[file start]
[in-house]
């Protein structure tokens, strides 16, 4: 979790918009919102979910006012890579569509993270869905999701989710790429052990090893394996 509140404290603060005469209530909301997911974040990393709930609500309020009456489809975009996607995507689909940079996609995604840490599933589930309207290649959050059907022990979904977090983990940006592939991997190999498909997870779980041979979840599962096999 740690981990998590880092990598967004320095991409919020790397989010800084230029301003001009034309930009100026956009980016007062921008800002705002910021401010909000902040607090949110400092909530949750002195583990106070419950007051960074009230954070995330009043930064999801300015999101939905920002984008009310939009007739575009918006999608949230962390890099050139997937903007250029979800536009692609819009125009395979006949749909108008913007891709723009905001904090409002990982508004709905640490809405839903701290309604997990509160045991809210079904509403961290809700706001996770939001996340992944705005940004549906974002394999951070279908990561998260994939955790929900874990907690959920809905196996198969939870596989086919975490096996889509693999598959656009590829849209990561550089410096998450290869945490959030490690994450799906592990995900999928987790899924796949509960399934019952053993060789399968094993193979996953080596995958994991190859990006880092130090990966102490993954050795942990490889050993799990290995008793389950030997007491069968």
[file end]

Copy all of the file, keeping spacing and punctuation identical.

[in-house]
């Protein structure tokens, strides 16, 4: 979790918009919102979910006012890579569509993270869905999701989710790429052990090893394996 509140404290603060005469209530909301997911974040990393709930609500309020009456489809975009996607995507689909940079996609995604840490599933589930309207290649959050059907022990979904977090983990940006592939991997190999498909997870779980041979979840599962096999 740690981990998590880092990598967004320095991409919020790397989010800084230029301003001009034309930009100026956009980016007062921008800002705002910021401010909000902040607090949110400092909530949750002195583990106070419950007051960074009230954070995330009043930064999801300015999101939905920002984008009310939009007739575009918006999608949230962390890099050139997937903007250029979800536009692609819009125009395979006949749909108008913007891709723009905001904090409002990982508004709905640490809405839903701290309604997990509160045991809210079904509403961290809700706001996770939001996340992944705005940004549906974002394999951070279908990561998260994939955790929900874990907690959920809905196996198969939870596989086919975490096996889509693999598959656009590829849209990561550089410096998450290869945490959030490690994450799906592990995900999928987790899924796949509960399934019952053993060789399968094993193979996953080596995958994991190859990006880092130090990966102490993954050795942990490889050993799990290995008793389950030997007491069968």